#10

As an independent in favor of the “assault weapons ban”, I feel the problem was the way it was “sold” and not the ban itself. There are just to few politicians out there who technology minded enough to explain the situation in a manner that does not threaten the average gun owner.


#11

Happy I don’t have any career changes ahead. I worked at an auto parts place once, it’s gone without a trace of the old building. On the positive side, nobody misses it in Limestone.


#12

No he even partly at fault, NPR made a lot of dumb mistakes, including the firing of Juan Williams was just the last in a long string.

He was fired for stating in a nutshell that if he sees a group of Muslims getting on a airplane with him it makes him stop and wonder.

NPR has a long history of a liberal slant, and it’s catching up with them. The political climate has change. No longer are people willing to be told they are bad people, just because they have opinions that differ from the liberal point of view.

Personally I find it funny that those how preach tolerance are very ofter very intolerant of people who view differ from their own. Think about it if you oppose gay marriage you are a homophobe no matter what, see a group of blacks that look like gang member, why you’re a bigot for even thinking that! I could go on and on about being PC, but I won’t.

It enough to say if the public want NPR, then the public will support it, it shouldn’t be up to the government foot the bill.

That’s my opinion and

My opinions are subject to change with new facts.


#13

Let’s see. A liberal by definition is one who considers others, their opinions and their point of view. Often done without interuption or talking over. Yep. That would make NPR full of liberals. We’ll have none of that in our radio stations.


#14

Gee I didn’t expect a heated debate on my little joke, only a few lols and maybe a ‘gee that’s a clever suggestion for a Car Talk closing statement.’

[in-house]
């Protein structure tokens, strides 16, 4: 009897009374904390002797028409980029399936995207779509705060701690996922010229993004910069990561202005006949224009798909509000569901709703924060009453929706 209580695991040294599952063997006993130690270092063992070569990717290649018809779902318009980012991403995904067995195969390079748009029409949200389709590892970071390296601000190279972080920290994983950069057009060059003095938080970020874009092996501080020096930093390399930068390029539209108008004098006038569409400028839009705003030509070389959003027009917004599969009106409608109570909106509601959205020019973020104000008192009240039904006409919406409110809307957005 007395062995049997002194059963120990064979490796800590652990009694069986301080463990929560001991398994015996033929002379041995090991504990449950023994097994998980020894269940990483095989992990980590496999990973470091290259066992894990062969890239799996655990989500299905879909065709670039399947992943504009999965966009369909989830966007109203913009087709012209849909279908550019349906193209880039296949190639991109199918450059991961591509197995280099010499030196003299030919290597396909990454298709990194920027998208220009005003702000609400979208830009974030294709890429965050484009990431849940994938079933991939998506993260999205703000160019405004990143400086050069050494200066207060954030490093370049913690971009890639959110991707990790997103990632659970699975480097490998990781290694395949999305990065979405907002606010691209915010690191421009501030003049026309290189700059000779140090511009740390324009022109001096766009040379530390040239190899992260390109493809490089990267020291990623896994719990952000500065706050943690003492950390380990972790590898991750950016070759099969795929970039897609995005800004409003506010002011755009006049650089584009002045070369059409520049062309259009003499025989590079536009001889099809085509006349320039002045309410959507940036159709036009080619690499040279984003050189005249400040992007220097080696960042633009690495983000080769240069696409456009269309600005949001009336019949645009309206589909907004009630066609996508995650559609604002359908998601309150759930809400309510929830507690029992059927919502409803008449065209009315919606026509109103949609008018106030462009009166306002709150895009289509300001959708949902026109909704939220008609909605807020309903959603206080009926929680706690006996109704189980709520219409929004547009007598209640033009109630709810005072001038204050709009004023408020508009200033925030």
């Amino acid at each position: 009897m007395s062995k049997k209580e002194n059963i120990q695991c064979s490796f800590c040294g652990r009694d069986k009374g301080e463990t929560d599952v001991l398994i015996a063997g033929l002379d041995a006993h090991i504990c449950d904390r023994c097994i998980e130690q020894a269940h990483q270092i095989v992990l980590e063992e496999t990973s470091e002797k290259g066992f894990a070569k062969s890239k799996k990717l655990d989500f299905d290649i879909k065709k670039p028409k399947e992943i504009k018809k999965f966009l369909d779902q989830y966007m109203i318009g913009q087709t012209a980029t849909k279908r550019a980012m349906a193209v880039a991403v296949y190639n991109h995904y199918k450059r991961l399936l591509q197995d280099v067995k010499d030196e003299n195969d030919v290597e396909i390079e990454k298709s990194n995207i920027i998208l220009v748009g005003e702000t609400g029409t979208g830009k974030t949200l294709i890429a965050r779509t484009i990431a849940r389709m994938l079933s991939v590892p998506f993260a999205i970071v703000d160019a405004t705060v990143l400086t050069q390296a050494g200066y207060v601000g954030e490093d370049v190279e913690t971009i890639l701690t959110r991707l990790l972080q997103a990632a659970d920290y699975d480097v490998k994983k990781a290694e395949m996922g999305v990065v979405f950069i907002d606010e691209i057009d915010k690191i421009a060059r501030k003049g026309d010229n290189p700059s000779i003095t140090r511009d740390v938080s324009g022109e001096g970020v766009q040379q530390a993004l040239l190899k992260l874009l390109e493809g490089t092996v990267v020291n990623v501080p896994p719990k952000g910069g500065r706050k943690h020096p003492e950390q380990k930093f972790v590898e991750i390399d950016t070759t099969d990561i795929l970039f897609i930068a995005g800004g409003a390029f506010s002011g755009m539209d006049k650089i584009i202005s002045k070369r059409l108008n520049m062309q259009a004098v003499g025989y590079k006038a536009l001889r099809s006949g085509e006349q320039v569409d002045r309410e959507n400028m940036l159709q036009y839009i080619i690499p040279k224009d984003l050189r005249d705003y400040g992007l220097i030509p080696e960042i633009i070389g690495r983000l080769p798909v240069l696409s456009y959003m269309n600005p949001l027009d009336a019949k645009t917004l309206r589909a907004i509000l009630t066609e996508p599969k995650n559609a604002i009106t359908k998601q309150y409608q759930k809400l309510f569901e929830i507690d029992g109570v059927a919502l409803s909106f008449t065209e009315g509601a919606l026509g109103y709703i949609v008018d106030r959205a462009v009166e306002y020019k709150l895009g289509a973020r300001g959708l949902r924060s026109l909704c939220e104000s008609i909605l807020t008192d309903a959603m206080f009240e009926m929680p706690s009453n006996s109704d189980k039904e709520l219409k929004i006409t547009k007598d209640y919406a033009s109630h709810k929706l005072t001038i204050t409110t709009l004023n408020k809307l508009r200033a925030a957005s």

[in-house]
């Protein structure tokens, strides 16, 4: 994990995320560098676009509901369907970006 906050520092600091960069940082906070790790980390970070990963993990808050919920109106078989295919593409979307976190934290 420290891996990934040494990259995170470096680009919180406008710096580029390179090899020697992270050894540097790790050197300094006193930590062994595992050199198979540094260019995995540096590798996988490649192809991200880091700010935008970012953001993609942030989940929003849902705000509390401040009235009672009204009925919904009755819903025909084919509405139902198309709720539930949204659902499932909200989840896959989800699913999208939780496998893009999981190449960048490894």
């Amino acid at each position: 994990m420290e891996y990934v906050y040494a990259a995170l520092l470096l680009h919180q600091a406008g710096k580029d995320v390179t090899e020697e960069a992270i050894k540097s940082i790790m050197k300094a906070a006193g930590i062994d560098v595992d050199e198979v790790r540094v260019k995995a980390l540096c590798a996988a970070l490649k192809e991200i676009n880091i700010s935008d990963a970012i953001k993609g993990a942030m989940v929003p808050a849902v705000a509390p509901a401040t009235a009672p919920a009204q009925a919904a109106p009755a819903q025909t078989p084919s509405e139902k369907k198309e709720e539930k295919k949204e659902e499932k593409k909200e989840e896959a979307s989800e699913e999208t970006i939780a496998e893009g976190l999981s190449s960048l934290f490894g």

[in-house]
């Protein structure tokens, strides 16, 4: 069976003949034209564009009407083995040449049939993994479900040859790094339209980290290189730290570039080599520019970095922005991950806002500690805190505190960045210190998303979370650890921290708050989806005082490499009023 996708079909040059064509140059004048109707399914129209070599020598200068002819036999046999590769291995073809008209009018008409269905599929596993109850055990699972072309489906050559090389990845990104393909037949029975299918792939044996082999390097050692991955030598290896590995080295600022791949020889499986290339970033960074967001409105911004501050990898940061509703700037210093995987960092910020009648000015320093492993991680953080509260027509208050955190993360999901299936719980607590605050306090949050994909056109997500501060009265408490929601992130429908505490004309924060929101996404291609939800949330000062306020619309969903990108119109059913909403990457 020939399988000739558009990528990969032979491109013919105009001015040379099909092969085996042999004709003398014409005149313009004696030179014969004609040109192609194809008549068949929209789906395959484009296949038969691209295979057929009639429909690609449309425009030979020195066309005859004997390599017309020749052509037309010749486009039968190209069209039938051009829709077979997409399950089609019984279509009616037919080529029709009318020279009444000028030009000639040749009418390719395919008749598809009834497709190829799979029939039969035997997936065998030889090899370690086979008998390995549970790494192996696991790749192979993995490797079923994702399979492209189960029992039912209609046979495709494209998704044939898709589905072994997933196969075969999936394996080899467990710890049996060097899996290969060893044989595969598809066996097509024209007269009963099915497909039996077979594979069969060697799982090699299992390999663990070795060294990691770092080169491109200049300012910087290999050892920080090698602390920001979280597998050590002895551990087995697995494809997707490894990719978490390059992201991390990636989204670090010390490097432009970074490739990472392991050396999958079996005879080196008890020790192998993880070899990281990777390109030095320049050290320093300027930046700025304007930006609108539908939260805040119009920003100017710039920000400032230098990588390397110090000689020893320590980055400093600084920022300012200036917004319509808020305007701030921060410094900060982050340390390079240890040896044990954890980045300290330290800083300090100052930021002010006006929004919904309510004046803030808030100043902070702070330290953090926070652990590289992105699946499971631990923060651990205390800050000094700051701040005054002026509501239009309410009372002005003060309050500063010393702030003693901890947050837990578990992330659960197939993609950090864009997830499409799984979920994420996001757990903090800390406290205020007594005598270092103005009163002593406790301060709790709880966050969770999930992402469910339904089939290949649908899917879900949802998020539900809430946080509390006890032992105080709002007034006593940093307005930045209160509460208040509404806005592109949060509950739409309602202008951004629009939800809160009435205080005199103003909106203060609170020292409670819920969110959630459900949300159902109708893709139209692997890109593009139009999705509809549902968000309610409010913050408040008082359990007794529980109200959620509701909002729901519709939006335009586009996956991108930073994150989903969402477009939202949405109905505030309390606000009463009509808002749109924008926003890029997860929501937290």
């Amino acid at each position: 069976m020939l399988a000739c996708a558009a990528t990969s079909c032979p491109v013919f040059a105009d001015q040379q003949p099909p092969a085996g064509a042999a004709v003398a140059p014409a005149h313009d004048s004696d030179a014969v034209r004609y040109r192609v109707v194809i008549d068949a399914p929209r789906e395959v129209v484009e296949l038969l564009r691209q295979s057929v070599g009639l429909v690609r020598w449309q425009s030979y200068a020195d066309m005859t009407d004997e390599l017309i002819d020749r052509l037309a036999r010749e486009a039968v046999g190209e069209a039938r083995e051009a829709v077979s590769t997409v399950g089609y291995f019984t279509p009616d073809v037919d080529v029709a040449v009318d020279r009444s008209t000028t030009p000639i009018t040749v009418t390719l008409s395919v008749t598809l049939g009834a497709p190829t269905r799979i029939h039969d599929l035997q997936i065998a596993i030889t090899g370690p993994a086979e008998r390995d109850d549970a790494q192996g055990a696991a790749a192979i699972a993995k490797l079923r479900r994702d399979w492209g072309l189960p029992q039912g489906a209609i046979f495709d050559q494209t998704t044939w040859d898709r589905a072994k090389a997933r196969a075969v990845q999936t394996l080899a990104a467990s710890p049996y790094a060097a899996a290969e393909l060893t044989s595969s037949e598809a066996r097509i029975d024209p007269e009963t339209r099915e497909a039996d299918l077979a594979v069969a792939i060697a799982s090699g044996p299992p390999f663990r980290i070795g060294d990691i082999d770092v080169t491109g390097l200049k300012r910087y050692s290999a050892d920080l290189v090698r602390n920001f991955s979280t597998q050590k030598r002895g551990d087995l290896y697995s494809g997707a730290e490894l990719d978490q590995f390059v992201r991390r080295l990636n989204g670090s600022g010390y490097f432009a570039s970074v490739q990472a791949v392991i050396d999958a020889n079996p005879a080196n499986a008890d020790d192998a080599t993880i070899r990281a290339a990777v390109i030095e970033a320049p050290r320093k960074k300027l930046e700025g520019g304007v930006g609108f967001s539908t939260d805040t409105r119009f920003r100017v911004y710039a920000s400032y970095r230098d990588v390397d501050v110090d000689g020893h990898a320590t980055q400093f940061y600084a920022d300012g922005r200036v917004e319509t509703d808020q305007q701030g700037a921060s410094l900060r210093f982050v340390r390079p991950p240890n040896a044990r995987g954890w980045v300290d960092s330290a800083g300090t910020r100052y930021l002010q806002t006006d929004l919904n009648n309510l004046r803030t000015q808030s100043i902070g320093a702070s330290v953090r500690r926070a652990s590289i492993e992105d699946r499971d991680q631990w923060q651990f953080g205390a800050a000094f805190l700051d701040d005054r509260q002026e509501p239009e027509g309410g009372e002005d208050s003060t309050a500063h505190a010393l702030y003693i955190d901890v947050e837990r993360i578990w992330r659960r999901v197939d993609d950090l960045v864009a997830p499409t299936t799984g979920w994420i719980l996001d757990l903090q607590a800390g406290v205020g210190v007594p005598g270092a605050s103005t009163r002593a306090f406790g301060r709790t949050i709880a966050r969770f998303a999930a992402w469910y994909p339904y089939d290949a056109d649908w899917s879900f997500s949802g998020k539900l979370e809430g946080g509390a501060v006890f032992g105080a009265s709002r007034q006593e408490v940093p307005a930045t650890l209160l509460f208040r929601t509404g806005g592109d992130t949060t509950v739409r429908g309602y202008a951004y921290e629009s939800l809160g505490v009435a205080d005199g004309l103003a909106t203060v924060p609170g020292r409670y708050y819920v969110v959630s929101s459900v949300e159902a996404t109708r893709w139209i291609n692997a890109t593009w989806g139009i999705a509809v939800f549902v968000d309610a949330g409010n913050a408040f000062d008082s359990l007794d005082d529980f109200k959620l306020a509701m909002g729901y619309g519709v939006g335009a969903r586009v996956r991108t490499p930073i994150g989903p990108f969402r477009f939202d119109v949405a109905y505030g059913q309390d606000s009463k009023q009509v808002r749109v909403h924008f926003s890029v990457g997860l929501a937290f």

#15

The way I remember it, the assault weapons ban was promoted pretty well. Clinton said several times that it was targeting weapons used most by criminals, not the average legal gun owner.

This seems to be the latest thing to say. “You don’t like that legislation? Oh, that’s just because you don’t understand it. We didn’t do a good enough of a job explaining (or ‘selling’) it.” Nobody likes being called stupid. This isn’t the way to win friends and influence people.

This isn’t about how well certain people communicated. I don’t care how well you communicate. Some people will never like or listen to your message if you are on the wrong side of the issue.

BTW, I liked the Brady Bill too. Egypt has shown us that revolutions can be bloodless.


#16

Remember when “liberal” wasn’t a dirty word?

lib?er?al? ?[lib-er-uhl, lib-ruhl] ?adjective

  1. favorable to progress or reform, as in political or religious affairs.
  2. ( often initial capital letter ) noting or pertaining to a political party advocating measures of progressive political reform.
  3. of, pertaining to, based on, or advocating liberalism.
  4. favorable to or in accord with concepts of maximum individual freedom possible, especially as guaranteed by law and secured by governmental protection of civil liberties.
  5. favoring or permitting freedom of action, especially with respect to matters of personal belief or expression: a liberal policy toward dissident artists and writers.
  6. of or pertaining to representational forms of government rather than aristocracies and monarchies.
  7. free from prejudice or bigotry; tolerant: a liberal attitude toward foreigners.
  8. open-minded or tolerant, especially free of or not bound by traditional or conventional ideas, values, etc.
  9. characterized by generosity and willingness to give in large amounts: a liberal donor.
  10. given freely or abundantly; generous: a liberal donation.
  11. not strict or rigorous; free; not literal: a liberal interpretation of a rule.
  12. of, pertaining to, or based on the liberal arts.